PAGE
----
Wednesday, February 23, 2011

Deja Vu, All Over Again

The current situation in the Arab world reminds me strongly of the end of the Soviet Union and its Warsaw Pact allies in the early 1990's.  Though the Arabs do not have a centrally-controlled power structure like that of the late USSR, they nevertheless possess many more similarities, chief among them a reliance on a single core activity (oil vs. military), authoritarian/dictatorial regimes and enormous social inequalities.

It looks as if the Arab "Berlin Wall" is crumbling right in front of our very own eyes.  What it means for our hydrocarbon energy regime is impossible to predict.  It could be that radicals take over and attempt to hold the world hostage to much pricier oil.  Or, it could be that they pump all-out to satisfy popular demands for social goods and services, driving prices much lower.  No one really knows.

What is crystal clear, however, is that we urgently need to create to our own renewable, locally produced, stable energy sources and finally become independent of the Arab "street", as well as the Arab "sheiks".


  1. Pumping 'all-out' may not be an option Hell. Presumably the local oil engineers would caution restraint so as to preserve the integrity of the resevoirs. The real predicament is with the increasing populations of the oil producing states needing more of their own output for domestic consumption, the Export-land Model: Nett exports decline! Guess who loses!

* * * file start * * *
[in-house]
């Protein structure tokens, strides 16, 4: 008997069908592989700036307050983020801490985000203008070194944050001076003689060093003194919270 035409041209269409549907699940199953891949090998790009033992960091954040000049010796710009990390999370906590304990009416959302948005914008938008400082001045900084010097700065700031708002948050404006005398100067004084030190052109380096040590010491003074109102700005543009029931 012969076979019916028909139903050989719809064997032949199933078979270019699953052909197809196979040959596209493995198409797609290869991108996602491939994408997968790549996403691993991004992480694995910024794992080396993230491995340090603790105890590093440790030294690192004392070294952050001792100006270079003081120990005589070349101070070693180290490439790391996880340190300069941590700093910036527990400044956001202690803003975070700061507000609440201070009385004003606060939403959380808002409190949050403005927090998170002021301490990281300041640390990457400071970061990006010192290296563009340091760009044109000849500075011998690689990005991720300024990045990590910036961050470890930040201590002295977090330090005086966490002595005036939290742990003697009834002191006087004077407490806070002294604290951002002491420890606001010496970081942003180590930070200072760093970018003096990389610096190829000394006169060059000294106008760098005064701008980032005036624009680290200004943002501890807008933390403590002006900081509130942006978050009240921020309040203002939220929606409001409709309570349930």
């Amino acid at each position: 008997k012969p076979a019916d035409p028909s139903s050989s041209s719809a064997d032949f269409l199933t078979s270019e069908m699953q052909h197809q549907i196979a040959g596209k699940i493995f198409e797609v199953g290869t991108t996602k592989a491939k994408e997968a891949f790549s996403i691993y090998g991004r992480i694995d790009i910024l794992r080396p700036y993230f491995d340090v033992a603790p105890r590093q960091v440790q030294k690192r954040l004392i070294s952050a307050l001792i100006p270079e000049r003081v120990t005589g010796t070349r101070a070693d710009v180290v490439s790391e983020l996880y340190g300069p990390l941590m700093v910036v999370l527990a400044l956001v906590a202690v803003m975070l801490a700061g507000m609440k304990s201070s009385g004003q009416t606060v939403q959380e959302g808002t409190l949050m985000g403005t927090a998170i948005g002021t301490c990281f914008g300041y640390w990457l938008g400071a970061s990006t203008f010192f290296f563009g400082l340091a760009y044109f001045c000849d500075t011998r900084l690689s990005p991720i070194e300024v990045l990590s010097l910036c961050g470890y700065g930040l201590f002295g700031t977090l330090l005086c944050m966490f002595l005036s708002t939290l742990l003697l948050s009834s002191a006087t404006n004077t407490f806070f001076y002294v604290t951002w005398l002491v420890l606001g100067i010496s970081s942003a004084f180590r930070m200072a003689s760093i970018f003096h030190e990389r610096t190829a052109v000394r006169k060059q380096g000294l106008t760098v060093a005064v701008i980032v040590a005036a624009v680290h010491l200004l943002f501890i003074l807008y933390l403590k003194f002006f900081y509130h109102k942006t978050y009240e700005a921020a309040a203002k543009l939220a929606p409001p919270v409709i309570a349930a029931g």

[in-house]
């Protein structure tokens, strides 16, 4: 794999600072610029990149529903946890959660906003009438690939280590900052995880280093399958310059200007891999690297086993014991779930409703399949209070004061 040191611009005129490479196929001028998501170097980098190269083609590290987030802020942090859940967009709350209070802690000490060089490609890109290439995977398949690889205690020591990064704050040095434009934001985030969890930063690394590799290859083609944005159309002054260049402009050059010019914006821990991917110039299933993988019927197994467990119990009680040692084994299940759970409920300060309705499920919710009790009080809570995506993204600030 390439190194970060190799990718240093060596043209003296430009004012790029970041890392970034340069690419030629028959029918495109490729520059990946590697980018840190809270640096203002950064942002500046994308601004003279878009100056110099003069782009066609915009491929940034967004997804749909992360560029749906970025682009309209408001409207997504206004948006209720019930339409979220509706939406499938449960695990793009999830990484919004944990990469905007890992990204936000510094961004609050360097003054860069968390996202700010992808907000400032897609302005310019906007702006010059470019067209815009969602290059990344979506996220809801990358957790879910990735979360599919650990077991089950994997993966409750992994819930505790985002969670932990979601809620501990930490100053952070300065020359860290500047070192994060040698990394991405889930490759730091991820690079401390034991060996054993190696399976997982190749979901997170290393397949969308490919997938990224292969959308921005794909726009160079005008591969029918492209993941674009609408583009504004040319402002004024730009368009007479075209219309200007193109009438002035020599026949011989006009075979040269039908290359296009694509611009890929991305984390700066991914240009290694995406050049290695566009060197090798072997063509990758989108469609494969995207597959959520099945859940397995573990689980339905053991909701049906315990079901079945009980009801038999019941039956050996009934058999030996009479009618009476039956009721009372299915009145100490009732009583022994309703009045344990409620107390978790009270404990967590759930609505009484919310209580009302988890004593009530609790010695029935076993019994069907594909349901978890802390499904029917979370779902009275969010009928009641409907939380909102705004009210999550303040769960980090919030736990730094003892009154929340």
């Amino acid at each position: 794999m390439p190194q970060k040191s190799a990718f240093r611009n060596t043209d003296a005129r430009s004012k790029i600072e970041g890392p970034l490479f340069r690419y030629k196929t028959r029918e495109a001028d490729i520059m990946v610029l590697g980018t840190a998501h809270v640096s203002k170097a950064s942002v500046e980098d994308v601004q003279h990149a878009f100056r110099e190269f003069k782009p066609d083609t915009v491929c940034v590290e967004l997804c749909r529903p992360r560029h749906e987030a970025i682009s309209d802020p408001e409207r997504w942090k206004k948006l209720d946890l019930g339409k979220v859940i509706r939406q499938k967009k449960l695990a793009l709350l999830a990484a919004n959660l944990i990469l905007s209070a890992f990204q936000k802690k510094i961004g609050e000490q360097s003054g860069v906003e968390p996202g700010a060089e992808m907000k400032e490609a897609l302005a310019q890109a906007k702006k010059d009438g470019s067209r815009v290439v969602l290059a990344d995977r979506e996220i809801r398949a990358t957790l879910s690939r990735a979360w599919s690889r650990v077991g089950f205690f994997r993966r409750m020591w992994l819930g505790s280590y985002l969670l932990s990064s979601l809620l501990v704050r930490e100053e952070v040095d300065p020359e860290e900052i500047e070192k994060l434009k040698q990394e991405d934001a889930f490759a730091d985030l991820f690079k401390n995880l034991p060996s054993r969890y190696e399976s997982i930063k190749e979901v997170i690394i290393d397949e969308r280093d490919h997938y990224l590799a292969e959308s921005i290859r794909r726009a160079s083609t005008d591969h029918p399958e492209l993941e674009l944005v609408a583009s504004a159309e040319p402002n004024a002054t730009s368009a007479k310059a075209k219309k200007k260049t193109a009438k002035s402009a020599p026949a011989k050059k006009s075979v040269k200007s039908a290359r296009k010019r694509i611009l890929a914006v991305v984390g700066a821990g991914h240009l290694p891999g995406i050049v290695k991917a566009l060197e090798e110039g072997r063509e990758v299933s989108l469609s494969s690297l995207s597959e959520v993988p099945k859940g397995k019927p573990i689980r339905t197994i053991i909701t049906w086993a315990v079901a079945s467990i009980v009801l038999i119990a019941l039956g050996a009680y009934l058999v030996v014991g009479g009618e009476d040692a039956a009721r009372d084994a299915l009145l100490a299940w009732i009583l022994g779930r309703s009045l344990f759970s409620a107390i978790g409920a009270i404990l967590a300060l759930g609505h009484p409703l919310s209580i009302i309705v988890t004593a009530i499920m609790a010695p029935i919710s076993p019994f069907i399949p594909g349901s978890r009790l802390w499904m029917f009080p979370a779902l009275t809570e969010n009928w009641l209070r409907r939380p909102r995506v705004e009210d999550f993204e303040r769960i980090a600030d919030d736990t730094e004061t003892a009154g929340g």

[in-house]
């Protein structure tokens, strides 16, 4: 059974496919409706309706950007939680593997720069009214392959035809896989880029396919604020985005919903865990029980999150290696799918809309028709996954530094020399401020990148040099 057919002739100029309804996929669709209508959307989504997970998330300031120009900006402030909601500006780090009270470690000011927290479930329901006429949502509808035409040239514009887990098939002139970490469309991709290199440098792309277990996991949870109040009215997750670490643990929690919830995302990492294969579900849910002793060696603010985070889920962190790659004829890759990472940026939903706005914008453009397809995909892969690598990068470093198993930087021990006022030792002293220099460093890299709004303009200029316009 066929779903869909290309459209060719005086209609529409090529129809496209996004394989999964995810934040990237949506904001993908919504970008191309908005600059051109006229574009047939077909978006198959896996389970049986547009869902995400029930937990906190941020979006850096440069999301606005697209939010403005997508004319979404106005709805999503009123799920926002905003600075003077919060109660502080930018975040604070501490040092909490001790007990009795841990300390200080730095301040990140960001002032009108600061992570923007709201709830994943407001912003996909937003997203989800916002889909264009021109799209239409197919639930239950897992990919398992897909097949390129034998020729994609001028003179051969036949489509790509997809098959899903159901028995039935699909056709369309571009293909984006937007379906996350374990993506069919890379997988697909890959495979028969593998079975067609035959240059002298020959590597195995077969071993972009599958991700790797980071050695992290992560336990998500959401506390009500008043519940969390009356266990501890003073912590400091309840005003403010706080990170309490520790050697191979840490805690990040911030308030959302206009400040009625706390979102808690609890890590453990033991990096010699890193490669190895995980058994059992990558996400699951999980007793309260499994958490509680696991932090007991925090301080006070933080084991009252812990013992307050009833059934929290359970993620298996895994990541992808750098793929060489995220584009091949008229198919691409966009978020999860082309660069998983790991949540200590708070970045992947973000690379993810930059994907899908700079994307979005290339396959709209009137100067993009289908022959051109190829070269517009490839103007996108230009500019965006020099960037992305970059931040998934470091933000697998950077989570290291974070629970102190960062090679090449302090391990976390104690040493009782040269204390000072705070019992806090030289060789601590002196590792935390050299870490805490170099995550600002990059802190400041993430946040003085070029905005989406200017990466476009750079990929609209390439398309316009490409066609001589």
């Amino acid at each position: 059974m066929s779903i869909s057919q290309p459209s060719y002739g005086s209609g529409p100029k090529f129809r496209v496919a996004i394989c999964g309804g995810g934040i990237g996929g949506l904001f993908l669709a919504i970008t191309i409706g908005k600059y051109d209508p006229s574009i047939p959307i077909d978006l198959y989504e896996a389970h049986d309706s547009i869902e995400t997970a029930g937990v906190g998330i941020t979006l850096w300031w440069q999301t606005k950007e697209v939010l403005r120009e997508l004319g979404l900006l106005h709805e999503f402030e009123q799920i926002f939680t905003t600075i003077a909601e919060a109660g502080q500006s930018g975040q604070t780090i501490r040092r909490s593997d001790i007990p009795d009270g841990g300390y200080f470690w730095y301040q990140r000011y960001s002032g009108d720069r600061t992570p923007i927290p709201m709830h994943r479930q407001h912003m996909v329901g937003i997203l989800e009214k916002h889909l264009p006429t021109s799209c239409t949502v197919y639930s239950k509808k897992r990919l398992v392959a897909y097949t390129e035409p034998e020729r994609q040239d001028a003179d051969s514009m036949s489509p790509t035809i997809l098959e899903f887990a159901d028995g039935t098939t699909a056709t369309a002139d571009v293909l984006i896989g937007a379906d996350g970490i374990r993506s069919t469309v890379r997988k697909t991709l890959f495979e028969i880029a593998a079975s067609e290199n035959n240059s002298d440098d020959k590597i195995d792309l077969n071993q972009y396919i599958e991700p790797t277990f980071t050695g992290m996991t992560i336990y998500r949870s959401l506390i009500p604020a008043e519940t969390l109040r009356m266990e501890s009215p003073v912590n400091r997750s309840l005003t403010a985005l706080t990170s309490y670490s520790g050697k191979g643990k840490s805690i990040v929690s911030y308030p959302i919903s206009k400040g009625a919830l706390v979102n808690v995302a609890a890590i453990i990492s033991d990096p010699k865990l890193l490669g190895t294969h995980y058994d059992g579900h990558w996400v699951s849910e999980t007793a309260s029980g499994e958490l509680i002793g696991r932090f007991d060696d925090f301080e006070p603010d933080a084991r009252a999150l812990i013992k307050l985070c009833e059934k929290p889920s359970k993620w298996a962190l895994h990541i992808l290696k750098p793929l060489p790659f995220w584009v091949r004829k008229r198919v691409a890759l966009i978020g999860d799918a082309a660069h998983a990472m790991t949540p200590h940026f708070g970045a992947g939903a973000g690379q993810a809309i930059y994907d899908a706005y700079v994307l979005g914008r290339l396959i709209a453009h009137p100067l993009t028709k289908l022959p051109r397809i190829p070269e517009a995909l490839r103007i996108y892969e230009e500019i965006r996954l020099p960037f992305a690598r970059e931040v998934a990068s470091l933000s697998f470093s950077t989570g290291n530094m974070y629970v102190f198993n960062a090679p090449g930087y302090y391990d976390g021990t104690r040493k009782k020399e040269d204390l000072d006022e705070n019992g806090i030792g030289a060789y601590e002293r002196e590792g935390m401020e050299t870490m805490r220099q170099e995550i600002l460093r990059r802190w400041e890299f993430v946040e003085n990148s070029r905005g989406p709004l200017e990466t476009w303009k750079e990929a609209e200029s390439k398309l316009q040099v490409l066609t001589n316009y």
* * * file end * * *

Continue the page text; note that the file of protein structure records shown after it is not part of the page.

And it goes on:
Perhaps the current carry-on in Libya has alerted the others that some pro-active prevention is preferable to after-the-event violence-control measures. Who knows?

    Anyway, I reckon that availability of fresh water is a more pressing problem for mid-east and Mediterranean states.


  2. The funny thing is that the Middle East oil states are some of the best ones for use of solar energy (unless extreme heat has an effect on solar panels that I am unaware of).

    However, I agree with Brian Woods that water and food are more pressing concerns for the person on the street (but, of course, it is tied to the price of oil because of industrial farming, as not much food grows in the desert).

  3. Yes, we do need to create our own renewable/alt energy, but it needs to pass the the EROEI test. En Masse, the renewable energy schemes in the U.S. fail that test.

    Pumping all out will simply steepen the depletion rate in Saudi where reserves, as per the work of Matt Simmons and others, are almost certainly vastly overstated. In the meantime the SA despotism is seeking to quell the populace through mass bribery. Should that fail, I expect a chain of events that will then lead to massive international military conflict in the region. The pie is shrinking and a lot of powerful players are going to go for the last slice.

  4. Going back to an earlier post:

    "there is no Euro Crisis in FACT"

    Can you address this assertion in the context of Ireland?